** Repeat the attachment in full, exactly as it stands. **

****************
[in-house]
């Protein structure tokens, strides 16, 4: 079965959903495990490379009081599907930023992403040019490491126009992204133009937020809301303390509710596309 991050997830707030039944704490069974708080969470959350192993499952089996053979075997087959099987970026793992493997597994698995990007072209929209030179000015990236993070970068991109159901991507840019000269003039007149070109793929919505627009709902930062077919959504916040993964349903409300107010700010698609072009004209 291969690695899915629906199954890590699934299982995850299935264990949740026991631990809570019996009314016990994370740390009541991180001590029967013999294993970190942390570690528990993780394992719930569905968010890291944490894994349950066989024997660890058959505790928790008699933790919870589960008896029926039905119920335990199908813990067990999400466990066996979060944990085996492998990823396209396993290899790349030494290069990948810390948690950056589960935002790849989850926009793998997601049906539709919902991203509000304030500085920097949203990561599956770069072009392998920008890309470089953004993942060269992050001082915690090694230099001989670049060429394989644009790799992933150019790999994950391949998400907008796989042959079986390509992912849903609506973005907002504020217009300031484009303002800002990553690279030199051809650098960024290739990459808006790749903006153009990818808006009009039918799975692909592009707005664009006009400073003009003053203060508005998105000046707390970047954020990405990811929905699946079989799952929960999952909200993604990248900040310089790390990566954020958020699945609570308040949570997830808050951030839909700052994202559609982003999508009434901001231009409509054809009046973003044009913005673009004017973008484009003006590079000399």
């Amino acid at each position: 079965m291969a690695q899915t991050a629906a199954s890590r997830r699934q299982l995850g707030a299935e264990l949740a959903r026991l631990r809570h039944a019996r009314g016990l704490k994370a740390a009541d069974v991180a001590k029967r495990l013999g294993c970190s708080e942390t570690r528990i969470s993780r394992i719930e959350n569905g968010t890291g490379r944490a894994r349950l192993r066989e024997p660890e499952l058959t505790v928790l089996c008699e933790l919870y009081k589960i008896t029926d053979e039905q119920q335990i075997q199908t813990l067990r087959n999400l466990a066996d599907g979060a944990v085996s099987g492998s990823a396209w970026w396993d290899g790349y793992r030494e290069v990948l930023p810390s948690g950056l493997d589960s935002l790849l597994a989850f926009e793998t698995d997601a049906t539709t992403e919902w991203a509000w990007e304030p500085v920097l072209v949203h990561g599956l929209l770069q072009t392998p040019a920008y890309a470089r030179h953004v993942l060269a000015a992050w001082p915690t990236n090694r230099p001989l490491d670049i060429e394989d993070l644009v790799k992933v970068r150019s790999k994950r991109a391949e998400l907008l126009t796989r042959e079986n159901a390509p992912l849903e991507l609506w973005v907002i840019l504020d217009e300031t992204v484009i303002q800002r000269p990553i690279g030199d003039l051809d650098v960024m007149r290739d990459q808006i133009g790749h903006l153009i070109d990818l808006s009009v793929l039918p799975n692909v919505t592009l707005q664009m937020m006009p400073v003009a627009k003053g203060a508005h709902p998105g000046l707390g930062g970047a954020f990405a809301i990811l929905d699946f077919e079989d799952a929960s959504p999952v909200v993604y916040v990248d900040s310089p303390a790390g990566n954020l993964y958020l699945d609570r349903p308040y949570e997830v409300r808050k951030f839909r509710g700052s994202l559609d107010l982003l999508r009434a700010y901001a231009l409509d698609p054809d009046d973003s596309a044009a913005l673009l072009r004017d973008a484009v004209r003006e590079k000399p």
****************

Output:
[in-house]
């Protein structure tokens, strides 16, 4: 079965959903495990490379009081599907930023992403040019490491126009992204133009937020809301303390509710596309 991050997830707030039944704490069974708080969470959350192993499952089996053979075997087959099987970026793992493997597994698995990007072209929209030179000015990236993070970068991109159901991507840019000269003039007149070109793929919505627009709902930062077919959504916040993964349903409300107010700010698609072009004209 291969690695899915629906199954890590699934299982995850299935264990949740026991631990809570019996009314016990994370740390009541991180001590029967013999294993970190942390570690528990993780394992719930569905968010890291944490894994349950066989024997660890058959505790928790008699933790919870589960008896029926039905119920335990199908813990067990999400466990066996979060944990085996492998990823396209396993290899790349030494290069990948810390948690950056589960935002790849989850926009793998997601049906539709919902991203509000304030500085920097949203990561599956770069072009392998920008890309470089953004993942060269992050001082915690090694230099001989670049060429394989644009790799992933150019790999994950391949998400907008796989042959079986390509992912849903609506973005907002504020217009300031484009303002800002990553690279030199051809650098960024290739990459808006790749903006153009990818808006009009039918799975692909592009707005664009006009400073003009003053203060508005998105000046707390970047954020990405990811929905699946079989799952929960999952909200993604990248900040310089790390990566954020958020699945609570308040949570997830808050951030839909700052994202559609982003999508009434901001231009409509054809009046973003044009913005673009004017973008484009003006590079000399």
């Amino acid at each position: 079965m291969a690695q899915t991050a629906a199954s890590r997830r699934q299982l995850g707030a299935e264990l949740a959903r026991l631990r809570h039944a019996r009314g016990l704490k994370a740390a009541d069974v991180a001590k029967r495990l013999g294993c970190s708080e942390t570690r528990i969470s993780r394992i719930e959350n569905g968010t890291g490379r944490a894994r349950l192993r066989e024997p660890e499952l058959t505790v928790l089996c008699e933790l919870y009081k589960i008896t029926d053979e039905q119920q335990i075997q199908t813990l067990r087959n999400l466990a066996d599907g979060a944990v085996s099987g492998s990823a396209w970026w396993d290899g790349y793992r030494e290069v990948l930023p810390s948690g950056l493997d589960s935002l790849l597994a989850f926009e793998t698995d997601a049906t539709t992403e919902w991203a509000w990007e304030p500085v920097l072209v949203h990561g599956l929209l770069q072009t392998p040019a920008y890309a470089r030179h953004v993942l060269a000015a992050w001082p915690t990236n090694r230099p001989l490491d670049i060429e394989d993070l644009v790799k992933v970068r150019s790999k994950r991109a391949e998400l907008l126009t796989r042959e079986n159901a390509p992912l849903e991507l609506w973005v907002i840019l504020d217009e300031t992204v484009i303002q800002r000269p990553i690279g030199d003039l051809d650098v960024m007149r290739d990459q808006i133009g790749h903006l153009i070109d990818l808006s009009v793929l039918p799975n692909v919505t592009l707005q664009m937020m006009p400073v003009a627009k003053g203060a508005h709902p998105g000046l707390g930062g970047a954020f990405a809301i990811l929905d699946f077919e079989d799952a929960s959504p999952v909200v993604y916040v990248d900040s310089p303390a790390g990566n954020l993964y958020l699945d609570r349903p308040y949570e997830v409300r808050k951030f839909r509710g700052s994202l559609d107010l982003l999508r009434a700010y901001a231009l409509d698609p054809d009046d973003s596309a044009a913005l673009l072009r004017d973008a484009v004209r003006e590079k000399p």